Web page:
Ranch Sustainability Assessment: Economic, Ecological, - Social Indicator Monitoring

Project Overview

Project Type: Professional Development Program
Funds awarded in 2010: $85,000.00
Projected End Date: 12/31/2012
Region: Western
State: Wyoming
Principal Investigator:
Dr. John Tanaka
University of Wyoming

Annual Reports


  • Animals: bovine


  • Animal Production: grazing management
  • Education and Training: extension, workshop
  • Farm Business Management: whole farm planning
  • Natural Resources/Environment: indicators
  • Production Systems: agroecosystems, holistic management
  • Sustainable Communities: analysis of personal/family life, sustainability measures

    Proposal abstract:

    As competing demands vie for increasingly finite rangeland resources, availability of consistent, comparable economic, social, and ecological information will foster informed, sound decision making relative to sustainable rangeland ecosystems and ranches. Rangeland professionals must be aware and prepared to assist ranchers in collecting, compiling, and evaluating relevant data to support their diversified business plan goals. As ranchers endeavor to stay on the land and adapt their business practices to changing markets and demands for various goods and services, collection of monitoring data to track trends in elements elaborated in their business plan goals will become increasingly important to the long-term sustainability of their ranch operations. Ranchers rely on informed, competent technical assistance professionals for help. Tracking trends in supply and demand of livestock and wildlife forage and associated products can help ranchers appropriately allocate efforts and investments in feed, equipment, labor, and land. Rangeland professionals with knowledge of business planning processes, diversification and use of monitoring information can assist ranchers. Access to informed rangeland professionals can only enhance rancher participation in monitoring activities; therefore, we plan to maximize knowledge, awareness, skills, and abilities of rangeland professionals through workshops focusing on rangeland monitoring to support and inform rancher’s business plan goals. We will coordinate and lead the meetings and workshops to expand rangeland professionals’ awareness and use of this framework for indicator-based assessments of ranch sustainability as articulated in ranchers’ individual business plan goals. We will conduct training workshops for the Sustainable Rangelands Roundtable Ranch Assessment Project through professional development workshops held at the Society for Range Management and the Soil and Water Conservation Society annual meetings.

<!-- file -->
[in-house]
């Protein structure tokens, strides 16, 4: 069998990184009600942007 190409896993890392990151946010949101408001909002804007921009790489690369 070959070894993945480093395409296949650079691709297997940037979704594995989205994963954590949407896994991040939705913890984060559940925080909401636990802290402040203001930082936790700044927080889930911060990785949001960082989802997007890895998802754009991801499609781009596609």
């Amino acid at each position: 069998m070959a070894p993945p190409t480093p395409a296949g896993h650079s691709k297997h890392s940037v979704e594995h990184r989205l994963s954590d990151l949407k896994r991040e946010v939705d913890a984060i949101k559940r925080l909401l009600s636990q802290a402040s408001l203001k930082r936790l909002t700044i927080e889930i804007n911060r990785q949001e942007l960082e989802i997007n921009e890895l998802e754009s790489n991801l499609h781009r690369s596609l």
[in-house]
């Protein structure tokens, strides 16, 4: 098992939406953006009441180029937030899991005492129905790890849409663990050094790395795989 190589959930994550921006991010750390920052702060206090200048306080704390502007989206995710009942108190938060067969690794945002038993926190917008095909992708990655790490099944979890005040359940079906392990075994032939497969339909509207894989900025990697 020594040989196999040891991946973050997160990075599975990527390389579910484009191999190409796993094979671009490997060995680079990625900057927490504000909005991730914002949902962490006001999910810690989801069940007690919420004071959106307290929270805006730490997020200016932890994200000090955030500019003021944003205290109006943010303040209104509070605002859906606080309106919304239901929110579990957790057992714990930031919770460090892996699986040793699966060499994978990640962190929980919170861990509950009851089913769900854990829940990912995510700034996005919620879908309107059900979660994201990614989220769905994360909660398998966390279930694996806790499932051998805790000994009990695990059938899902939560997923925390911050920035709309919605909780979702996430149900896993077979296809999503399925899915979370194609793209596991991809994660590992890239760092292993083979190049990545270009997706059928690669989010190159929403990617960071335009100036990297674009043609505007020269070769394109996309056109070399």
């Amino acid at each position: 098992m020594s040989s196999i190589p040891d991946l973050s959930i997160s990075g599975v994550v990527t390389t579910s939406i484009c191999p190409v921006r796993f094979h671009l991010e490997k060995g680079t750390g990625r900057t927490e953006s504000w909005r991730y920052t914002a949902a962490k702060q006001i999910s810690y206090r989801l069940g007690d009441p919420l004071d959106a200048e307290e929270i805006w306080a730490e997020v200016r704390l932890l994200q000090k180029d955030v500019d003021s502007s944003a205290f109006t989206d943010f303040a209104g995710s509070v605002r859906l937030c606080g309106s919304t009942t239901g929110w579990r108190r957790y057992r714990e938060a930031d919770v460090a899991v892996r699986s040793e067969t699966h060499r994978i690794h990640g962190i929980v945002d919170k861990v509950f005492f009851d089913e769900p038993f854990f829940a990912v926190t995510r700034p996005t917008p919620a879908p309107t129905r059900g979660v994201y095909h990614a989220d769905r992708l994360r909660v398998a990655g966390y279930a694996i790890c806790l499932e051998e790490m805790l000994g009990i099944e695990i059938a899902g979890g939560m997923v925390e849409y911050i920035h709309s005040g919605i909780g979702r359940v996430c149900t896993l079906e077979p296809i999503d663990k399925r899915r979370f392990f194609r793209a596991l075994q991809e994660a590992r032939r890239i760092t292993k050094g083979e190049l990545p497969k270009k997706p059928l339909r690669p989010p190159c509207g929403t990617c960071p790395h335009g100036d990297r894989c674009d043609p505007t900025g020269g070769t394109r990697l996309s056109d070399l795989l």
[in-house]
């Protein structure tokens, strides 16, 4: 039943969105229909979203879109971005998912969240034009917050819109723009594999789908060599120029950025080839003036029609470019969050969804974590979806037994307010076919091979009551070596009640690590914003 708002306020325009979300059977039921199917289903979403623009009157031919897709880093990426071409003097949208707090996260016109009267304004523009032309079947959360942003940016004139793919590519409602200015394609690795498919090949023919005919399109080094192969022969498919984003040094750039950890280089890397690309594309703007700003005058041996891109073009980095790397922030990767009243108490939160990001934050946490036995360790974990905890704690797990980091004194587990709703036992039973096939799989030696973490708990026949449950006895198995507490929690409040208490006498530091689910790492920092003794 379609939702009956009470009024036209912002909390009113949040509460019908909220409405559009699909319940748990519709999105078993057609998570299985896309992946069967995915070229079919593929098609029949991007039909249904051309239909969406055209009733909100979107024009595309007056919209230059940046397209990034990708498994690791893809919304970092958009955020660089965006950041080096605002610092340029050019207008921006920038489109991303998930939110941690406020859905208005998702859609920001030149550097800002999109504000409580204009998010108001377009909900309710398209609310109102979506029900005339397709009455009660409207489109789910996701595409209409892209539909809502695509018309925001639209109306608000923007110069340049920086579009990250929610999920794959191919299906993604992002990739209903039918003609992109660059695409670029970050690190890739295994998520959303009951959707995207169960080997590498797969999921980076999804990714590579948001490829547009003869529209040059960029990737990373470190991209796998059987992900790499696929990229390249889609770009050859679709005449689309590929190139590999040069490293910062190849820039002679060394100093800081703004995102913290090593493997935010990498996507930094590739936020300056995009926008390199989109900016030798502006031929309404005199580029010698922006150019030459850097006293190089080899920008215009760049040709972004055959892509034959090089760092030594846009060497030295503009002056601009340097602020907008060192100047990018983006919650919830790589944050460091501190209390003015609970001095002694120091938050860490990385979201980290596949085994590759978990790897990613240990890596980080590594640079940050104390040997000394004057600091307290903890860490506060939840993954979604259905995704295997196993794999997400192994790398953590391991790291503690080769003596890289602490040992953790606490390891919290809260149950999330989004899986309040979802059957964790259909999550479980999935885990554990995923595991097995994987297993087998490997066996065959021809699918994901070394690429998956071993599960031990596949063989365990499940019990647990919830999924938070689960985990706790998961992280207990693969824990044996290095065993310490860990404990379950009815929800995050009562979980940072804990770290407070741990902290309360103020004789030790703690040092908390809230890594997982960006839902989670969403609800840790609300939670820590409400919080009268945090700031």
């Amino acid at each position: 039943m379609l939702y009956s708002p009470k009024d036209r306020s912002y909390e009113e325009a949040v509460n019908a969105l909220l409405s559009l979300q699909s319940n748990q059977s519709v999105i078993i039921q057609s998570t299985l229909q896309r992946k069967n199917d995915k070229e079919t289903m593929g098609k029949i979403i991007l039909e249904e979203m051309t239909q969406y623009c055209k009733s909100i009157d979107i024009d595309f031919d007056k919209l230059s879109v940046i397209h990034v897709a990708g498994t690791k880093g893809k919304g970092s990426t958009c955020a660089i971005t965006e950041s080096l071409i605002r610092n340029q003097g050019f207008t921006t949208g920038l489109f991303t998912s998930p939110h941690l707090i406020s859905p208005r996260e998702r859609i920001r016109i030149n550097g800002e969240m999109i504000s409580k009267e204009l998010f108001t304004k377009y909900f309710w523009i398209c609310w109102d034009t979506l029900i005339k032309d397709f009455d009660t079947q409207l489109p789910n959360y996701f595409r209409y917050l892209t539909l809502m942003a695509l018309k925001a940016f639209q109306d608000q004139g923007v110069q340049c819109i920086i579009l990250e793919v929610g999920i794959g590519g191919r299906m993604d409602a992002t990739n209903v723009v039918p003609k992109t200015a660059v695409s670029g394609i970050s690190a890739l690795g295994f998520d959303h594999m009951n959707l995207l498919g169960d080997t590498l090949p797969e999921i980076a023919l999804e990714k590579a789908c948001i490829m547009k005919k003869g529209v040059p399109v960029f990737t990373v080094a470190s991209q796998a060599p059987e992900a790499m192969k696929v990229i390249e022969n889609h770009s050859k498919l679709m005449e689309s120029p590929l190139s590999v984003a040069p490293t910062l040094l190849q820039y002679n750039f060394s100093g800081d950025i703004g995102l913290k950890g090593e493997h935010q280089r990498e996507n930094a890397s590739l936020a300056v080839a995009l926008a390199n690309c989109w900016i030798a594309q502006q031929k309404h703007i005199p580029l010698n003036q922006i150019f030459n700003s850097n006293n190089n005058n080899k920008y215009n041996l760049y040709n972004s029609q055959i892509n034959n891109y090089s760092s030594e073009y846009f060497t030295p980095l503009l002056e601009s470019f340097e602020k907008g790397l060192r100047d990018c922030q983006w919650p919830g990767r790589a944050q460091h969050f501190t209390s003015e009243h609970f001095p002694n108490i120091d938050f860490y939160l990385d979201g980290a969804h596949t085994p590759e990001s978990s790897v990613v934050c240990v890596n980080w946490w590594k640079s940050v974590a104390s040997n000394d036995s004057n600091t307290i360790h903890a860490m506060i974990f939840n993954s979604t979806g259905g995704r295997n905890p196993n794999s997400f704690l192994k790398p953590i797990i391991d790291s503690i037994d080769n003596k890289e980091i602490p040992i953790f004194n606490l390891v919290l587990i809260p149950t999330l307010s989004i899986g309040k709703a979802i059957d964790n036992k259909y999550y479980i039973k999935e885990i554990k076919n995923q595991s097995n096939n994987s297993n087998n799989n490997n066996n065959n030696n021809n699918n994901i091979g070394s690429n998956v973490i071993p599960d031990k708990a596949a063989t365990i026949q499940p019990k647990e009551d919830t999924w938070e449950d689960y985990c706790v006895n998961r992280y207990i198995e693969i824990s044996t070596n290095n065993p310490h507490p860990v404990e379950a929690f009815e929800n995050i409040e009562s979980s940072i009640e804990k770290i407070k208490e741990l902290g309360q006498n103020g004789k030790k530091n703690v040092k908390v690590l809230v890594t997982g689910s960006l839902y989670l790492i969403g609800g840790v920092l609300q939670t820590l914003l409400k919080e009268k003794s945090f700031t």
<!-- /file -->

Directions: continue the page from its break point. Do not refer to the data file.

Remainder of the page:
Project objectives from proposal:

    Workshops will increase participating professional’s knowledge of indicator-based assessment of social, economic, and ecological sustainability at the ranch level, as well as the evolution and applicability of the rangeland sustainability paradigm. Participants will also be more aware of the business planning process and its interactions with NRCS conservation plans and available technical assistance through NRCS and extension.

    The techniques segments of these workshops will provide professionals with opportunity to increase their awareness of rangeland monitoring techniques applicable to soils, water, plants, animals, productive capacities, economic aspects, and social, legal and institutional elements characterized by the baseline set of ranch sustainability indicators. By increasing their skill in using available monitoring techniques, professionals may also improve their capacity to share their knowledge with ranchers and other rangeland management practitioners. Awareness of relationships between monitoring information and business plan goals will be highly beneficial.

    Longer term, with knowledge of the ecological, social, and economic elements of sustainability, as well as the skills to monitor, track trends, and evaluate outcomes of management activities, professionals should be able to implement and communicate this information and ability to the communities that they support. If a majority of rangeland professionals eventually assist ranchers and other rangeland managers with planning and monitoring for rangeland sustainability, the ecological and economic health of ranchers and the rangeland-dependent communities in which they live should improve, conserving a unique way of life and the supplies of rangeland goods and services upon which society depends.

    Changes in behavior of educators will be measurable along with the short and medium term outcomes. Improved knowledge, skills, and capacities (short and medium term outcomes) will be assessed and predicted using self-assessment questionnaires immediately following the workshops to ask participants whether their knowledge of sustainability paradigms and their skill with monitoring techniques for soil, water, plants, animals, productive capacities, economic aspects, and social, legal and institutional elements characterized by the baseline set of SRR ranch sustainability indicators has improved. Such self-assessments are a well-documented method for program evaluation. Participants also will be asked if they would be willing to participate in a follow-up email questionnaire about their use of these knowledge, skills, and abilities within 1 year after the workshop. A general email questionnaire will be sent to self-identified willing participating professionals. Simple Likert scale and open-ended questions would elicit necessary information from respondents. This evaluation will assist in determining whether our performance targets for the training are longer lasting.

    Any opinions, findings, conclusions, or recommendations expressed in this publication are those of the author(s) and do not necessarily reflect the view of the U.S. Department of Agriculture or SARE.